Some of these arguments were hashed out in this non-provocatively-titled post from last year, “Voting Democrat Does Not Equal Charity.” But I need to do some more research. It’s a fascinating subject.

  17. Dan


    I’m just going to take a guess. I’m guessing the reason why most voters went to set up government programs to help them out is because the private world failed at providing help for a vast number of Americans. Why are we going to the government right now to reform health insurance? It is because the private insurance world has so terribly mangled up the process. I mean, canceling someone’s health insurance just as they need it most? WTF!!!! One thing I am well aware of, before Medicare, a larger number of Americans were uninsured than after. Currently you have about 10-15 percent of the American population not covered by health insurance. Before Medicare, that number was around 30-35 percent. That means, under private care alone, only 65-70 percent of Americans were covered. Because of course, capitalism only cares for those who can afford to pay. It’s the core nature of capitalism. It’s not a fault. That’s the nature of that beast.

    My guess, without even looking at hard data is that private charities failed badly before the 1930s at taking care of even close to the same number of Americans that were taken care of when government got involved with Social Security. I’m guessing that there were very very few charitable organizations that provided a safety net retirement for the elderly. I’m guessing that most elderly when they either retired or were forced out of their jobs before Roosevelt, they either survived by the charity of their children or religion, and then if not, they were dead in not too many years. Oddly enough, the life expectancy rate increased dramatically in America since the 1930s. Maybe getting government programs (or at least government-funded private organizations) is actually far more beneficial than exclusively private organizations simply because the government has a far greater ability to reach to its people than any one private organization.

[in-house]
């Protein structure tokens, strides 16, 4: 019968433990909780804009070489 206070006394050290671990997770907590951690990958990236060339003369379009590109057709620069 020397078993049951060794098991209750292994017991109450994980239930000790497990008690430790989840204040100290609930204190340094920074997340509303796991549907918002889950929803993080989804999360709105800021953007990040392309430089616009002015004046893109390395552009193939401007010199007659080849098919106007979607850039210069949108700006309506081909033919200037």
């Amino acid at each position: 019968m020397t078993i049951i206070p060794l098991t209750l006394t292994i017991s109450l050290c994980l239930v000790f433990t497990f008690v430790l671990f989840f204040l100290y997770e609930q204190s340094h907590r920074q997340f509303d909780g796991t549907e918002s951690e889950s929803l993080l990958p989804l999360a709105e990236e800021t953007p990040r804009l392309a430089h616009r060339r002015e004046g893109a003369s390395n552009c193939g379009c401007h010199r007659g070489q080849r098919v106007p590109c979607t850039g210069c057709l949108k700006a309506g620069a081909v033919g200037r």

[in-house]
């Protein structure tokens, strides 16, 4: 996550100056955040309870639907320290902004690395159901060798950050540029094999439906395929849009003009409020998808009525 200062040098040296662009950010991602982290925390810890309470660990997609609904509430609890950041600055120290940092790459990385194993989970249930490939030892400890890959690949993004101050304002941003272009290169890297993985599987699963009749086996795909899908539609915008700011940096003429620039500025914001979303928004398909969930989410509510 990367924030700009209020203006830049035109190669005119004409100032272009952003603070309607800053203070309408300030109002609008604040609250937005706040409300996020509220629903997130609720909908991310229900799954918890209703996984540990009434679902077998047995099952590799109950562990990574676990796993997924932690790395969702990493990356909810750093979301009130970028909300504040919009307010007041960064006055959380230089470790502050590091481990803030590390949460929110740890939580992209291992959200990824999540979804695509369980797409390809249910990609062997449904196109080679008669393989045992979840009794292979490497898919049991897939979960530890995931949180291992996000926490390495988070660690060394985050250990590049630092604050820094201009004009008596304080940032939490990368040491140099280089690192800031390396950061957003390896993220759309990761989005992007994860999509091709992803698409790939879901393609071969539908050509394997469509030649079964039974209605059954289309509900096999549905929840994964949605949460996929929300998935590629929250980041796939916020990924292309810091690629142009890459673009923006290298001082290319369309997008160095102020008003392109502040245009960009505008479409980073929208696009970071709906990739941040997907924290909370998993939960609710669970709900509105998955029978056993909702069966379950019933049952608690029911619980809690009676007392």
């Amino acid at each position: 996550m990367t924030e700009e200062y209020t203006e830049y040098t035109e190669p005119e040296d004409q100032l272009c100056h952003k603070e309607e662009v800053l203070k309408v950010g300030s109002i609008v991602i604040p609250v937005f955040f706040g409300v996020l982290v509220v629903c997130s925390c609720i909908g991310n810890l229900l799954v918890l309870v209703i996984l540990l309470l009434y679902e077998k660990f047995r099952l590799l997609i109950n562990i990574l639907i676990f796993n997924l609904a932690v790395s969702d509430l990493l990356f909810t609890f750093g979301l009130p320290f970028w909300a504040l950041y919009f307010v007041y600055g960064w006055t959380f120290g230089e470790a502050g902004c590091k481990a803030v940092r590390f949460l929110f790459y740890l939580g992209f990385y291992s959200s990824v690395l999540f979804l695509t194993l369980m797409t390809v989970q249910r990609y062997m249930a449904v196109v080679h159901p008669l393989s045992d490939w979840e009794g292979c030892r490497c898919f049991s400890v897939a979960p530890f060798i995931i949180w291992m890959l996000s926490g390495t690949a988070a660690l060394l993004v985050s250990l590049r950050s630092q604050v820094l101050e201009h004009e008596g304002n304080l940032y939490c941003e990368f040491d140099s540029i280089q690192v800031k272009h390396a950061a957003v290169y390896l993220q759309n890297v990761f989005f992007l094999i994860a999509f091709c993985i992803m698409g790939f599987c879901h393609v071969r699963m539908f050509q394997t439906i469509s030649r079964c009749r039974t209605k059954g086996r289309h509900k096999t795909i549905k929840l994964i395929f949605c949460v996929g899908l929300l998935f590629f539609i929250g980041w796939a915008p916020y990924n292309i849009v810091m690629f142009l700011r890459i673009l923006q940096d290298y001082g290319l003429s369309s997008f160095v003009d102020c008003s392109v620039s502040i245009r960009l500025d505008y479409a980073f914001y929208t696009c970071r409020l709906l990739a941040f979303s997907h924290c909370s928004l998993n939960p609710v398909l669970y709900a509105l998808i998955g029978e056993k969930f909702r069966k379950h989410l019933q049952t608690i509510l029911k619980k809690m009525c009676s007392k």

If private organizations and charities were doing well pre-Roosevelt, no one would have need of the government. Just sayin’…

  18. Chris Henrichsen

    Both private charity and public programs are need. They both have strengths and weaknesses. When they are both working well, all are better off. Pitting them against each other is not productive and does not serve the common good. Doing so, surely does not serve the interests of the poor.

    Dan, David is not some anti-government crazy. His father is an amazing man with a long record of public service. I think that a conservative argument about government (as opposed to the anti-government hysteria that we see alot today) is needed and should be encouraged.

  19. Dan


    Certainly I respect David. My only quibble was with his point that governmental programs somehow push out charities. If that’s the case, my point was simple: how did private charities and private organizations do at taking care of the poor before the government got involved. I posit that the record is very very poor.

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  21. David B

    @Dan: No links to old General Conference addresses–they’re not online, as far as i can tell. There are collections of recordings in archives here and there. BYU’s Harold B. Lee Library has (as you might guess) the most complete collection i’m aware of, but borrowing privileges are restricted.